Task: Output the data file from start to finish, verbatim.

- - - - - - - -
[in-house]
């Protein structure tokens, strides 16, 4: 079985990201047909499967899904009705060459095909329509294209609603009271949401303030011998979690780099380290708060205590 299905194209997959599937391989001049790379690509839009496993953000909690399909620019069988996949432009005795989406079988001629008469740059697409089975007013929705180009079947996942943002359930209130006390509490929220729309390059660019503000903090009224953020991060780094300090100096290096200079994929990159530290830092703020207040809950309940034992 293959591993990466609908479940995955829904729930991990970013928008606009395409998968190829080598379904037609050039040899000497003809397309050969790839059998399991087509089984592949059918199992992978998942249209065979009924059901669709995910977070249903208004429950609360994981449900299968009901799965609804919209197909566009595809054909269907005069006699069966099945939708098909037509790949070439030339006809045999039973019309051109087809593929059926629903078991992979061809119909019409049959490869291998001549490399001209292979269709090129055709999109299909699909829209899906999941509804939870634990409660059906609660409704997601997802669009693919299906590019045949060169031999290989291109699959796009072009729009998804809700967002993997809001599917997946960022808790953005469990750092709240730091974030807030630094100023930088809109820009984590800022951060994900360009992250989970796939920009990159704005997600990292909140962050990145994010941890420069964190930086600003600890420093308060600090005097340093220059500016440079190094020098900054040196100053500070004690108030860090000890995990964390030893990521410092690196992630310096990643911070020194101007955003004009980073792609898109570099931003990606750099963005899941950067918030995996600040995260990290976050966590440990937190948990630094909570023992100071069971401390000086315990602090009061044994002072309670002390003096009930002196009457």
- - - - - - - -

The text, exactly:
[in-house]
């Protein structure tokens, strides 16, 4: 079985990201047909499967899904009705060459095909329509294209609603009271949401303030011998979690780099380290708060205590 299905194209997959599937391989001049790379690509839009496993953000909690399909620019069988996949432009005795989406079988001629008469740059697409089975007013929705180009079947996942943002359930209130006390509490929220729309390059660019503000903090009224953020991060780094300090100096290096200079994929990159530290830092703020207040809950309940034992 293959591993990466609908479940995955829904729930991990970013928008606009395409998968190829080598379904037609050039040899000497003809397309050969790839059998399991087509089984592949059918199992992978998942249209065979009924059901669709995910977070249903208004429950609360994981449900299968009901799965609804919209197909566009595809054909269907005069006699069966099945939708098909037509790949070439030339006809045999039973019309051109087809593929059926629903078991992979061809119909019409049959490869291998001549490399001209292979269709090129055709999109299909699909829209899906999941509804939870634990409660059906609660409704997601997802669009693919299906590019045949060169031999290989291109699959796009072009729009998804809700967002993997809001599917997946960022808790953005469990750092709240730091974030807030630094100023930088809109820009984590800022951060994900360009992250989970796939920009990159704005997600990292909140962050990145994010941890420069964190930086600003600890420093308060600090005097340093220059500016440079190094020098900054040196100053500070004690108030860090000890995990964390030893990521410092690196992630310096990643911070020194101007955003004009980073792609898109570099931003990606750099963005899941950067918030995996600040995260990290976050966590440990937190948990630094909570023992100071069971401390000086315990602090009061044994002072309670002390003096009930002196009457």